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  Chinese Way>Life

Children's ballet keeps youth on their toes

2014-05-26 10:38:07

(China Daily) By Chen Nan


Beijing-based dance critic Ou Jianping, who's also the China National Arts Academy's Dance Research Institute director, says: "Many famous ballet companies come to perform in China every year. But it's rare to see a children's ballet troupe. It offers us a good opportunity to see what ballet education is in Ukraine and how it has influenced children."

In 2004, Ou was invited to be one of the judges of the Youth International Ballet Competition in Kharkiv. The contestants impressed him.


"In China, children learn ballet with clear intentions, such as passing examinations or taking it as a profession. So they work hard to learn all the movements and techniques," Ou says.

"However, what Ukrainian's children have is more than simply movements but also the manner and attitude of ballet dancers. I hope Chinese children can learn the culture behind ballet, which is much more important than the superficial moves."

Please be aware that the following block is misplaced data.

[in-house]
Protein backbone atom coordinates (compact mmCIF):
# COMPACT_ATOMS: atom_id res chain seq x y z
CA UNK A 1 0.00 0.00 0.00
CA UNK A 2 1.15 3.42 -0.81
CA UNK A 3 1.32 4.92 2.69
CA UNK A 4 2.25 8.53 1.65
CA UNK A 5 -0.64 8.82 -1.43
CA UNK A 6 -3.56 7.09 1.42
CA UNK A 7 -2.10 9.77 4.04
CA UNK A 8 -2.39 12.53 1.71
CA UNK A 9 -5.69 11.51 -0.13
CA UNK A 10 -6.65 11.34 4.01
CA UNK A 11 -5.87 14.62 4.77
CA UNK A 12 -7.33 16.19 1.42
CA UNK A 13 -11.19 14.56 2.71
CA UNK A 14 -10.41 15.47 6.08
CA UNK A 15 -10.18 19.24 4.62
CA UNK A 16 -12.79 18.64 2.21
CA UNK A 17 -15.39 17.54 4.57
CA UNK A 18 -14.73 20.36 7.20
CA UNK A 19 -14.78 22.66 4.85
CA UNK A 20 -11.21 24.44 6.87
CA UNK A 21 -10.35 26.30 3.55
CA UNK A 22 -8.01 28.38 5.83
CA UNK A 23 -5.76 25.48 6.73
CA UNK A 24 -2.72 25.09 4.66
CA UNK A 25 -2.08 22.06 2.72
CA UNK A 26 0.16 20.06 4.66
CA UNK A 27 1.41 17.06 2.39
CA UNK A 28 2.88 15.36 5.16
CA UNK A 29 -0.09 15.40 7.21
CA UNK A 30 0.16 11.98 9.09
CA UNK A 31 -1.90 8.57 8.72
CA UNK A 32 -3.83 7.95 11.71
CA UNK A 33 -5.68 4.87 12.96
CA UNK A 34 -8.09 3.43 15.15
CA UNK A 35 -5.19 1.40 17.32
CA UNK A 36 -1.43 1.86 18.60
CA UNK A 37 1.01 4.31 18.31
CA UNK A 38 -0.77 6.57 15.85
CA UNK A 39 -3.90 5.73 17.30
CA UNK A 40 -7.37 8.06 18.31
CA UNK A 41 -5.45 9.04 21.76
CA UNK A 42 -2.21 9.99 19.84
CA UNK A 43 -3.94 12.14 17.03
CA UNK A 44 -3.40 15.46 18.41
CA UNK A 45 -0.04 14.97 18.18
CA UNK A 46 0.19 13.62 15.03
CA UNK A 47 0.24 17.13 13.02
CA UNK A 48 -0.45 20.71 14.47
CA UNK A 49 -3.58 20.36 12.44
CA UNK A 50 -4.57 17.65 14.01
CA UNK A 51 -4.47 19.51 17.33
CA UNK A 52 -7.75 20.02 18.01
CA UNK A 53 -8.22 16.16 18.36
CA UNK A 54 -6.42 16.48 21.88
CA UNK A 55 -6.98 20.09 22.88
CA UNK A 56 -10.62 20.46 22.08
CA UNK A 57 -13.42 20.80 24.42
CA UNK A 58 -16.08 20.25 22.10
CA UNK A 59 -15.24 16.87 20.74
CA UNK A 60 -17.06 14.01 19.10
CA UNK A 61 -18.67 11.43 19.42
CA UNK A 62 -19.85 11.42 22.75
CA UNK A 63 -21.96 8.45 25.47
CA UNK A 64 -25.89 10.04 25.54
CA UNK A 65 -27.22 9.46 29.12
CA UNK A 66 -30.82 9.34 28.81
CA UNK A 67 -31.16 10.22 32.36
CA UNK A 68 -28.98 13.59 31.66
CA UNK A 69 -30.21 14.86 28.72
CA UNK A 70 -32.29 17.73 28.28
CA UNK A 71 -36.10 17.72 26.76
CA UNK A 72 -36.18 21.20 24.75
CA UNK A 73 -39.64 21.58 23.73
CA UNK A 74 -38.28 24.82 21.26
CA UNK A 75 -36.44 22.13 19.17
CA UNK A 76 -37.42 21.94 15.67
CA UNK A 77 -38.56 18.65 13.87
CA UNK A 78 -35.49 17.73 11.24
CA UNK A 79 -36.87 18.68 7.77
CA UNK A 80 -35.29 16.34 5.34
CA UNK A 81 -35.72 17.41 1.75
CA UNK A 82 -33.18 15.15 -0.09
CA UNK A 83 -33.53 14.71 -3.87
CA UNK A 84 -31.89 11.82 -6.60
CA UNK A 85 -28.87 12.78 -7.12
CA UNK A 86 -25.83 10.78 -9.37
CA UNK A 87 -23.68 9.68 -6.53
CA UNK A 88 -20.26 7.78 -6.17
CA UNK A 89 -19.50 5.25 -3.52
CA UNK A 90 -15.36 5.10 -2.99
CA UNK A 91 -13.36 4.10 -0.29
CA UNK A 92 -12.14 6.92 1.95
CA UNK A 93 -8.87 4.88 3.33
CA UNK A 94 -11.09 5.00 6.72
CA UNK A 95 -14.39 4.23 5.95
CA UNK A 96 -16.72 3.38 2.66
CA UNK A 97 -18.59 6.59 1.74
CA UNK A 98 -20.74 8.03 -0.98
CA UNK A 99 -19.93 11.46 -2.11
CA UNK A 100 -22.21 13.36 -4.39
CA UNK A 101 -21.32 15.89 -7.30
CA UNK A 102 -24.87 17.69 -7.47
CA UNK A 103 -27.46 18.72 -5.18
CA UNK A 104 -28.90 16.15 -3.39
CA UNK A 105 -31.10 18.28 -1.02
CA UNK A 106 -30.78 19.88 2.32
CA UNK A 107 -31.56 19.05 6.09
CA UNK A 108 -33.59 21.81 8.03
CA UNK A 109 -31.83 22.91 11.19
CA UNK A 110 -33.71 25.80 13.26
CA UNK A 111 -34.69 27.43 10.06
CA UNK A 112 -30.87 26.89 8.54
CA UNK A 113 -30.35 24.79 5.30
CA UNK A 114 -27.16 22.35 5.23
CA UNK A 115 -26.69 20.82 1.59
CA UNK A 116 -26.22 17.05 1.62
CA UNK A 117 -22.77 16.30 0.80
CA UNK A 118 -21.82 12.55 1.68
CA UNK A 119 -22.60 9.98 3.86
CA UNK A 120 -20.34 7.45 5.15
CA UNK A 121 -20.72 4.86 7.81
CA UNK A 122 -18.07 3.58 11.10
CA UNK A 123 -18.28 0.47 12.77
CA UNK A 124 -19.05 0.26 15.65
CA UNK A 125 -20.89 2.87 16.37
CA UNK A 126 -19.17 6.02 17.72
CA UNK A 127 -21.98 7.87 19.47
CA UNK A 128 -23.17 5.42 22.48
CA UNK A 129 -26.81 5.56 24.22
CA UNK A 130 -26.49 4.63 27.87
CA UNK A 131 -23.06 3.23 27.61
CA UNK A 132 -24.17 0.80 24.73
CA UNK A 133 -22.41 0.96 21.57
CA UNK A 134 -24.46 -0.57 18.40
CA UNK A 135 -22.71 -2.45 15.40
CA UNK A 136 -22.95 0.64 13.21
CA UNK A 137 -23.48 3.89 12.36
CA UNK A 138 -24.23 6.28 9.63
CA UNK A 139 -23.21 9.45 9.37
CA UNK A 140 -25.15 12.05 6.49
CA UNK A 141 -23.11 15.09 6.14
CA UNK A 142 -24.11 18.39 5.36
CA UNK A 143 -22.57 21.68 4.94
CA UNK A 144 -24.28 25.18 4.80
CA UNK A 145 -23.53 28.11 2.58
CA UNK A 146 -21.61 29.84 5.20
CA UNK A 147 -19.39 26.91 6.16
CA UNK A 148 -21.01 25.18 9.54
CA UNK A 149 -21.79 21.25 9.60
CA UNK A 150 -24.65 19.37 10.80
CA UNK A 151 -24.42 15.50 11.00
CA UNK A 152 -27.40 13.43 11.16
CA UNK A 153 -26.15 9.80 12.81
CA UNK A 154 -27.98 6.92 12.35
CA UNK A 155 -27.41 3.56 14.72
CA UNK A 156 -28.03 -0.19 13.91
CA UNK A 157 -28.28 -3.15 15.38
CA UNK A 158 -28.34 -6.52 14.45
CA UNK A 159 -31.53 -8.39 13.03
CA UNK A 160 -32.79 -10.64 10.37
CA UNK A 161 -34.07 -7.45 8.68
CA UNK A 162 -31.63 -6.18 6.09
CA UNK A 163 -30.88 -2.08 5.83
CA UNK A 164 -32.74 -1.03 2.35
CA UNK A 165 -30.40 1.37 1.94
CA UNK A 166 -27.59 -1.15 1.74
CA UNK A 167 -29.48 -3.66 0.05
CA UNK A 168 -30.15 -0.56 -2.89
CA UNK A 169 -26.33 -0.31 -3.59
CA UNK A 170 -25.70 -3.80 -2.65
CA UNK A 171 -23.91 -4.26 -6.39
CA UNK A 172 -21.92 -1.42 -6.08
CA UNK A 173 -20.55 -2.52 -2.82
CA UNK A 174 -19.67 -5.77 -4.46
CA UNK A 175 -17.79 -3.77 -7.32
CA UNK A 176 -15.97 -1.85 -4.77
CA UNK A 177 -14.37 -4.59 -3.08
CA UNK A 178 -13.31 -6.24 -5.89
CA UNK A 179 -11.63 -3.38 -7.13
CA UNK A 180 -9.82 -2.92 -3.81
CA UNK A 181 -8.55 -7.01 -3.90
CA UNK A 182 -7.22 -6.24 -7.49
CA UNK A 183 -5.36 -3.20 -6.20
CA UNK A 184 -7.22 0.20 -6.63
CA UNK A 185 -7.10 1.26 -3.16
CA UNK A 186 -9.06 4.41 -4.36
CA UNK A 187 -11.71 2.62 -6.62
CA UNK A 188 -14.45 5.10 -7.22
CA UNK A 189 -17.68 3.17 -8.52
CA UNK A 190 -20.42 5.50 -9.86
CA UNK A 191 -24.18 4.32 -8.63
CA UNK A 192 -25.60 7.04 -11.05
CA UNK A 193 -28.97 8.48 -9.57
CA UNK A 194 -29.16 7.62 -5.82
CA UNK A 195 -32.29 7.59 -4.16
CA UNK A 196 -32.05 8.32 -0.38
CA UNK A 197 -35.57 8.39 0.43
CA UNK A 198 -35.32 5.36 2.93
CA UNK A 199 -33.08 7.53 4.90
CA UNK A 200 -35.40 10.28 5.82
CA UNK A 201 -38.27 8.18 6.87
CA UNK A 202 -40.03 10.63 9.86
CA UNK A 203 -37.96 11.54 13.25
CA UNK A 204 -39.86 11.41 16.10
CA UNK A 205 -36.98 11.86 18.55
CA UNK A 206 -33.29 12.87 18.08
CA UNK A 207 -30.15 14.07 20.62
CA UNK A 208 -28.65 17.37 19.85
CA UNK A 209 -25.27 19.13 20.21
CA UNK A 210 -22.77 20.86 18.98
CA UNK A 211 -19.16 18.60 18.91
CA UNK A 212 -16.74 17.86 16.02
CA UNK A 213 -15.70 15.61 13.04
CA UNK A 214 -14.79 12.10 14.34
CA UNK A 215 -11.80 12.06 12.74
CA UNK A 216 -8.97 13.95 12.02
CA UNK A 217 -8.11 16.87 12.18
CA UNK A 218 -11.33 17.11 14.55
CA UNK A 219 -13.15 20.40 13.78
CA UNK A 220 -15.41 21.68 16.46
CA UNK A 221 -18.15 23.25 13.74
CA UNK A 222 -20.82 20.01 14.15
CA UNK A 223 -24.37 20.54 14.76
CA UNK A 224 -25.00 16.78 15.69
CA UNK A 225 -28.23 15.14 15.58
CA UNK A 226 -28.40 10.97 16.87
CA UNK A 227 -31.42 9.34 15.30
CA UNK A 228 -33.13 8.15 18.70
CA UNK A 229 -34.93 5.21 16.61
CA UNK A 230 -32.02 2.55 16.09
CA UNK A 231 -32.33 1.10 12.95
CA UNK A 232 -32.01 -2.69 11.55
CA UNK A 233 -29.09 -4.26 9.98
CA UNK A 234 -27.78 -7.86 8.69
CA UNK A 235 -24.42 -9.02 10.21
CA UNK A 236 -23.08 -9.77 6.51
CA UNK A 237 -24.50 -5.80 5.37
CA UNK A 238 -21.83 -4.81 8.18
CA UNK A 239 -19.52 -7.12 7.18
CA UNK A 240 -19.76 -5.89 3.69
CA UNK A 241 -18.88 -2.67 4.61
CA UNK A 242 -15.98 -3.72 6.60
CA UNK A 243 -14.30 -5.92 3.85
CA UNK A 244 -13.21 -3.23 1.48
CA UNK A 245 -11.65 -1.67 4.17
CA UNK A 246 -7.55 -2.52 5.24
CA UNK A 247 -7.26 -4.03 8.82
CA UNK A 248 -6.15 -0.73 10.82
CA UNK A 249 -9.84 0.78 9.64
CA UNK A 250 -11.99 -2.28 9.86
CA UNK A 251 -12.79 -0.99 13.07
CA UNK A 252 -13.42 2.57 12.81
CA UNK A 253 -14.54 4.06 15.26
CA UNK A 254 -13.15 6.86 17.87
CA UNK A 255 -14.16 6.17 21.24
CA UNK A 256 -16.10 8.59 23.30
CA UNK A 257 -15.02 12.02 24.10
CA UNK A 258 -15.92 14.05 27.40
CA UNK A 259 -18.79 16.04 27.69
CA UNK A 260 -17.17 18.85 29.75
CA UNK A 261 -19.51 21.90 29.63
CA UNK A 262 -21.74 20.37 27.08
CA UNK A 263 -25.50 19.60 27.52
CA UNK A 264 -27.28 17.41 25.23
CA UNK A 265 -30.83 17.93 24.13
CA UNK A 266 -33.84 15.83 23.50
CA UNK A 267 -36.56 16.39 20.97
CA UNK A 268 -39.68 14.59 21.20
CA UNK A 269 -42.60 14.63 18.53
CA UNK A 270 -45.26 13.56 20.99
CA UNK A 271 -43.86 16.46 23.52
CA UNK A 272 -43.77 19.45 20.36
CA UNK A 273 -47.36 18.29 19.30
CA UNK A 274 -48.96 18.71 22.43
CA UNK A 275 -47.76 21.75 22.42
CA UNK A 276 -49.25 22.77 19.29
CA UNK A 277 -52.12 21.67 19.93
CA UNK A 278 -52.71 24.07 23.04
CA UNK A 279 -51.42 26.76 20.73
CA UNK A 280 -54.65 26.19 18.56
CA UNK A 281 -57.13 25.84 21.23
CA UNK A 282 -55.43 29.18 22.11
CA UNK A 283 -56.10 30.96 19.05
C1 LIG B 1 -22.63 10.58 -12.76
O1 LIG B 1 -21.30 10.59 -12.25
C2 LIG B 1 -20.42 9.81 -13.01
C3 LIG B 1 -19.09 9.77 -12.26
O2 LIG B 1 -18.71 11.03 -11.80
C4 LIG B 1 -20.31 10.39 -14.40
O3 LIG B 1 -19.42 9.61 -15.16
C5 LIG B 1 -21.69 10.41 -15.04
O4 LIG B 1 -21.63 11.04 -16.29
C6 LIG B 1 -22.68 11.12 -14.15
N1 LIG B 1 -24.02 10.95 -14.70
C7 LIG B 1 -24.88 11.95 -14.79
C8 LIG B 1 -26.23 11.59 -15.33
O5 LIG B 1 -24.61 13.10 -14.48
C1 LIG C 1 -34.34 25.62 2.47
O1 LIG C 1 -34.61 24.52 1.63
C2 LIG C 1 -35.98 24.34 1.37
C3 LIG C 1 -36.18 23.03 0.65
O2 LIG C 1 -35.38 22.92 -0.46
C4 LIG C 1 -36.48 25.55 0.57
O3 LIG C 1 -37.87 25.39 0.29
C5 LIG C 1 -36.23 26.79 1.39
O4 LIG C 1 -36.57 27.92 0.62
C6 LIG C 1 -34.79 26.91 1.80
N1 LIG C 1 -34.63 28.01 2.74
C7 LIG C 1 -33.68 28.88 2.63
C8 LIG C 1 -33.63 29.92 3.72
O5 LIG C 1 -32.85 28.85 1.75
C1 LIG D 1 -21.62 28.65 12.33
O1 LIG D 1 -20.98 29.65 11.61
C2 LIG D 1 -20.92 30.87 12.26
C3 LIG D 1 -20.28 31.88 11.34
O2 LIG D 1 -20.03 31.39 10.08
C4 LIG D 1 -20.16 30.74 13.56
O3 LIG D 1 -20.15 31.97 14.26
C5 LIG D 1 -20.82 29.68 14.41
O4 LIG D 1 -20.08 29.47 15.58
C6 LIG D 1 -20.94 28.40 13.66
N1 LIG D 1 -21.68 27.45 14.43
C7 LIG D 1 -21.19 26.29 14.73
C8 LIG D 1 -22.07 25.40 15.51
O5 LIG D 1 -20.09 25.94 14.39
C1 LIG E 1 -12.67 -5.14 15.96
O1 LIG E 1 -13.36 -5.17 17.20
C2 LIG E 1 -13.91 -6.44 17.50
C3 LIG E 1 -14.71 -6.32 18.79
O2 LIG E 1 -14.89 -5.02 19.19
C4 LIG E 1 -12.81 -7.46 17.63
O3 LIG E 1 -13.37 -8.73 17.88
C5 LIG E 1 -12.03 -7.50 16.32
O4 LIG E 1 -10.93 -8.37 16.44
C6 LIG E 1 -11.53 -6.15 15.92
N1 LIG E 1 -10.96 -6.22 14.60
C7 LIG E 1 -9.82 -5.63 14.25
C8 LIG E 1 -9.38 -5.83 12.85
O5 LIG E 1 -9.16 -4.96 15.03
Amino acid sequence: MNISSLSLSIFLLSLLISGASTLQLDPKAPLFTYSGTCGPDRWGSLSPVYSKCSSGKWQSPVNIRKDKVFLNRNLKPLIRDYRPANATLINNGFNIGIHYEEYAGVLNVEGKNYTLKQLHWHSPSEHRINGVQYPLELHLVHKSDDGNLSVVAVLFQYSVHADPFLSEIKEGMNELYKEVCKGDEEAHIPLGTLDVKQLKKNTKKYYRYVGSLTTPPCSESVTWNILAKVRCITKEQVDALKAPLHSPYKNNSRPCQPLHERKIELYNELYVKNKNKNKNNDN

In 2009, with the help of Ou, the Ukrainian National Children's Ballet toured China for the first time to audience acclaim.

Ou's student Huang Xin saw the troupe perform Cinderella in 2012. She shares the philosophy that ballet education should nourish children's hearts rather than push them to reach particular goals.

After obtaining her PhD in dance education from the China National Arts Academy's Dance Research Institute, Huang went to the United States as an awarded researcher on dance in American higher education with the Asian Cultural Council.

During her year in the US, she noticed that besides strict ballet training for professionals, students take time off from school to attend demonstrations and performances by ballet companies, such as New York City Ballet.

Huang founded the Dance to Educate Institute in 2012. The ballet studio is hidden in a corner among high buildings inside downtown Beijing's Contemporary Moma complex.

She has witnessed an increase of parents who hope to instill a love of ballet in their children.

"In the beginning, we had no more than 20 children. But now we have nearly 200, including boys and girls, Chinese and international students, aged 3 to 11," Huang says.

"The need is rising. This mirrors Chinese parents' changing attitude toward art education."

She says it's a rare opportunity for children to enjoy intimate communication with Western dancers, who are around the same age, which is inspiring.

"You really have to introduce people to performing arts at an early age," she says.

"This will be the audience of our future. If you have a good experience at an early age, it will be with you for the rest of your life."

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